Thank you! It helped a lot! Way more simple than the previous version
Jump and Fall Through Platforms
Still on the mood of platform games, I’ve made a quick experiment that even simplify a past approach I’ve made previously on this topic: Jump through platforms.
The idea behind this mechanic is quite simple. There are some platforms that the player can pass through and maybe there are some which players can’t.
Download the Jump and Fall Through experiment:
This kind of mechanic relates to how objects collide with each other. We want them to some times collide and some times don’t.
To achieve that in Godot Engine we can work with Collision Layers and Collision Masks. OK, this can be quite confusing, but once you get it, it is very simple, so let’s start by understanding how Collision Layers and Collision Masks work.
Collision Layers and Collision Masks
You can think about a collision as a two-way interaction, an object can detect collisions with another and other objects can detect collisions with it.
When an object is on a given Collision Layer it means…exactly that, it is part of the collide-able objects of that layer. But if two objects are in the same layer but their Collision Mask don’t match this Collision Layer they won’t collide.
In other words, Collision Layers tells where the objects are, while the Collision Masks dictates what it collides with. You are going to get it once we make the player pass through the platforms.
Pass through platforms
The first thing we need to do is to segregate objects that can be passed through and some objects that the players always collide with. For that, we can create two Physics Layers. In the Project > Project Settings > 2d Physics we can rename the layers to that they make more sense for us. I named the layer
0 as general and the layer
1 as pass-through.
Quite self-explanatory, right? Things in the general layer are meant for general collisions, while things in the pass-through are meant to be…passed through.
Now, let’s go back to our platform. This is a simple platform, not a moving one, but the logic applies to moving platforms as well.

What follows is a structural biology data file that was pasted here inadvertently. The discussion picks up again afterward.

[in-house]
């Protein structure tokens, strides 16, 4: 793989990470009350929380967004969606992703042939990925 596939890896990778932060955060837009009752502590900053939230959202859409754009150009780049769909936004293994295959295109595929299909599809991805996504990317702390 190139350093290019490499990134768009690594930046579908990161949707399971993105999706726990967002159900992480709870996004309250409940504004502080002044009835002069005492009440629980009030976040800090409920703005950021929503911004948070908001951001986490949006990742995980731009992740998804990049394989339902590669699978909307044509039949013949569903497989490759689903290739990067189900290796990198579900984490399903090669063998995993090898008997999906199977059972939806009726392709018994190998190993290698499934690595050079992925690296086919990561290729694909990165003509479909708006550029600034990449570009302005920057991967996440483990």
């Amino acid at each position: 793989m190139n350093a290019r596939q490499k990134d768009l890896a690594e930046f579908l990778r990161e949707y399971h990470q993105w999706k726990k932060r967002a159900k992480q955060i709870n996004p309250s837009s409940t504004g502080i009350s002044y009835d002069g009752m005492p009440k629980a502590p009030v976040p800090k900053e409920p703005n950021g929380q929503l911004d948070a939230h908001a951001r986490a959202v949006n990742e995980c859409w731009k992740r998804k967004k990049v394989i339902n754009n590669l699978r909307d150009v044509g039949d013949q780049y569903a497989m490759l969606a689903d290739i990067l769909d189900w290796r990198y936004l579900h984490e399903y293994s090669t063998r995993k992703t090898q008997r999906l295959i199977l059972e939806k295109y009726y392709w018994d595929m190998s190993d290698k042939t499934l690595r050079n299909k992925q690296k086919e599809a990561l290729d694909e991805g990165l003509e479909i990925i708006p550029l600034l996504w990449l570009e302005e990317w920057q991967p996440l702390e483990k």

Here we can already decide if the player can pass through the platform when jumping, in other words, from bottom to top. For that, we just need to toggle the
one_way_collision flag on the CollisionShape2D node.
Then to make this a passable through platform, we are going to the StaticBody2D and disable all the Collision Masks, we don’t want it to detect collisions with other objects, we want other objects to detect collision with it, and for that, we are going to set its Collision Layer to only be in the pass-through layer, i.e.
Jump through mechanic
Now that we have the platforms set, yes that’s all we need to do there, we need to set our player to be able to perform this mechanic.
First things first, since our player needs to detect collisions with both general purpose objects and pass-through objects we are going to enable these Collision Masks. For the player it doesn’t really matter in which Collision Layer it is in, I’ll leave it in none.
The way we can achieve the jump through mechanic is by turning off collisions with objects in the pass-through layer and for that, we just need to disable the pass-through mask in the player. Here is a simple method that disables the pass-through mask on the player, just remember that the player, in this case, is a KinematicBody2D:
func fall_through(): if is_on_floor(): set_collision_mask_bit(1, false)
I’ve checked for
is_on_floor to ensure that the player needs to be on the platform to be able to fall through it.
At some point we want to re-enable the collisions with the pass-through objects, so let’s ensure we have a method for that as well.
func cancel_fall_through(): if get_collision_mask_bit(1) == false: set_collision_mask_bit(1, true)
Note that the
set_collision_mask_bit builtin methods only accept the integer value of the Collision Mask, we currently can’t pass a string with the name of the physics layer. That’s why I’m using
get_collision_mask_bit(1) because the value of the pass-through layer is
With these two methods setup, we just need to give players control over them through some inputs. In my design I want players to hold down the Down button and press Jump to be able to fall through platforms. And to give them some level of control over the fall through I want them to be able to cancel the fall through at any moment by releasing the Jump button.
# Just pressed the "jump" action if event.is_action_pressed("jump"): # Checks if player is also holding the "down" action if Input.is_action_pressed("down"): fall_through() else: jump() # Cancels the pass through and the jump when the "jump" action is released elif event.is_action_released("jump"): cancel_jump() cancel_fall_through()
Don’t forget to let the level’s floor always collide with the player, for that you can simply add the ground/floor to the general Collision Layer.
There we have it, players can now jump and fall through our platforms.
What do you think, simple enough once you get how Collision Layers and Collision Masks work, right? Well, if there is anything you didn’t understand, let me know in the comments. Don’t forget to join the community to discuss this and more mechanics. You can also make requests for experiments you’d like me to do.
That’s it for this experiment, thank you a lot for reading. Keep developing and until the next time!
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